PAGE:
2. Avoid including any work experience that is more than 15 years old - If an older person submits their CV saying how proud they are of their work in the 70s or 80s, many recruiters won’t read any further.
  3. Be smart about your CV - Prepare a paragraph or two to highlight your work readiness and transferable skills. You will be amazed at the number of those valuable skills you have built over the decades.
  4. You must prepare much more to give yourselves a decent go - Gone are the days when you turn up for a job, someone would size you up there and then, and voila, you get the job. 
  5. Like the younger generation, seniors also must do the hard yards - Research the company and prepare adequately before the interview. Job search is more of a science now. The metrics are different from what they used to be.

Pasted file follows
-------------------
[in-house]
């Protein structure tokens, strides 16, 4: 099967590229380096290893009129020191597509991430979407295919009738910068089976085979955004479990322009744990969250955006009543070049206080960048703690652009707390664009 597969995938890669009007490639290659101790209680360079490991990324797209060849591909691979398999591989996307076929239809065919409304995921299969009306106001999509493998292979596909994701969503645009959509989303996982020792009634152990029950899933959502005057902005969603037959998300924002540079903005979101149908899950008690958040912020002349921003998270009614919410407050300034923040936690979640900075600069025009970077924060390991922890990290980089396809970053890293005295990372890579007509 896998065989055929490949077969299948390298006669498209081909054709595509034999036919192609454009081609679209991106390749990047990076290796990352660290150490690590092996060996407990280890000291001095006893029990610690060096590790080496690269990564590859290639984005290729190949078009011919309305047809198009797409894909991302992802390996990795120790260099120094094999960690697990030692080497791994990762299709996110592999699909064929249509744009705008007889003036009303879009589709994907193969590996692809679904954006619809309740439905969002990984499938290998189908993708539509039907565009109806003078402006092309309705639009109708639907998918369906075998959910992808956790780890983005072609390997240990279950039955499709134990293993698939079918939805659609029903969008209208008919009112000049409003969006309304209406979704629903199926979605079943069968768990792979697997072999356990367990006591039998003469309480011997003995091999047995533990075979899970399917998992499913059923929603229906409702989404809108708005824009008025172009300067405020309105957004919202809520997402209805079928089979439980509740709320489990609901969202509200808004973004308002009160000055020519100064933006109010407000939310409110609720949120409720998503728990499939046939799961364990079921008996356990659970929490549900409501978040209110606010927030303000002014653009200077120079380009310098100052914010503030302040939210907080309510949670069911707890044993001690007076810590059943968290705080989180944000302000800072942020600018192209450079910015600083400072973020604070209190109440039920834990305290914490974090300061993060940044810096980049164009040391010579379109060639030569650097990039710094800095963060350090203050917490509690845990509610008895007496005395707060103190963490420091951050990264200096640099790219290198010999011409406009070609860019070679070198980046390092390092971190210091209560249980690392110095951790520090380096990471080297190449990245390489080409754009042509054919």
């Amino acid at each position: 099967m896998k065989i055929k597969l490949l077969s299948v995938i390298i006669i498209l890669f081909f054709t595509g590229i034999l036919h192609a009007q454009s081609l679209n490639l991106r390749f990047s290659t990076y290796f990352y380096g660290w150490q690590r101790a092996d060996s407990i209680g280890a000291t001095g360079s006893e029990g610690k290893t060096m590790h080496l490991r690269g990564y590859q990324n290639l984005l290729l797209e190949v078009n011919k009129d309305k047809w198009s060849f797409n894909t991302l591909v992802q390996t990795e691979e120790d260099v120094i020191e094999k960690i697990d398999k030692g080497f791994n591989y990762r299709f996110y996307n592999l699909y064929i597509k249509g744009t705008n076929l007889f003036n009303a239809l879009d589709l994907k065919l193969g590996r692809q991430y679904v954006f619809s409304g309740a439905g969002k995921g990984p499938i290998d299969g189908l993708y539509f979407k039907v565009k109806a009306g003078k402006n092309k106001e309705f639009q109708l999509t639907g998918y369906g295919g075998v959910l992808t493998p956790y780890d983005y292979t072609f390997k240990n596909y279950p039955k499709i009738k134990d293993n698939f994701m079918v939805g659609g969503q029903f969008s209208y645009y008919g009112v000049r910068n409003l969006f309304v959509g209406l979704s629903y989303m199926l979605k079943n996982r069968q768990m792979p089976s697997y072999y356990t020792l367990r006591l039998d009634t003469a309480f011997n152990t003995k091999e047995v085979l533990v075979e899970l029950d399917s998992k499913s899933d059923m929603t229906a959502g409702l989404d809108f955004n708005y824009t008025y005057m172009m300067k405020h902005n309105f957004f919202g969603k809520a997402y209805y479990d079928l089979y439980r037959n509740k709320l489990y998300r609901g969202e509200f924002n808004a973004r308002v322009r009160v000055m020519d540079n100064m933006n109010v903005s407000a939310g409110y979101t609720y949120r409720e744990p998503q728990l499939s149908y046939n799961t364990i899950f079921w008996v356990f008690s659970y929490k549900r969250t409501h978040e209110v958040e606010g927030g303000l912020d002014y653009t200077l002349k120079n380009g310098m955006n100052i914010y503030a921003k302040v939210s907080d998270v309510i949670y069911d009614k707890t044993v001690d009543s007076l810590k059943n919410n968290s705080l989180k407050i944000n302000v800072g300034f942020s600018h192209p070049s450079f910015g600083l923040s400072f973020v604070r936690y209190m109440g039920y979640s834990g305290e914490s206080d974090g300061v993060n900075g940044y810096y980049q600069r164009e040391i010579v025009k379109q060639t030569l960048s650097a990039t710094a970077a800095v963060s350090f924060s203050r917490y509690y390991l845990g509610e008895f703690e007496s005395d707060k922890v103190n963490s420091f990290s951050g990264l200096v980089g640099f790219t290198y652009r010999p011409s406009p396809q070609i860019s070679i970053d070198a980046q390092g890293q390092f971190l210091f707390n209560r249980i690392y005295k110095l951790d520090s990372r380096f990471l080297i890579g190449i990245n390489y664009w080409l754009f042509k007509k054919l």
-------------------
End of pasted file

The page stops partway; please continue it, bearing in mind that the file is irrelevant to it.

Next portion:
The key to combatting ageism and supporting working seniors

Overall, we have shown that we are willing and ready to stay in the workforce longer, and through that, we will be making a substantial contribution to our economy. We also have the potential to reinvigorate the New Zealand workforce. Nevertheless, age discrimination remains a key issue. We can strive for equality and fairness in the workplace by addressing ageism, which can limit opportunities for older workers and perpetuate harmful stereotypes. Both employers and employees have a responsibility to cultivate a culture of inclusivity for workers of all ages by recognising the value and contributions each individual brings.

Stay tuned for the next chapter of the New Zealand Seniors Series. The above information has been sourced from the Working Seniors Report 2023.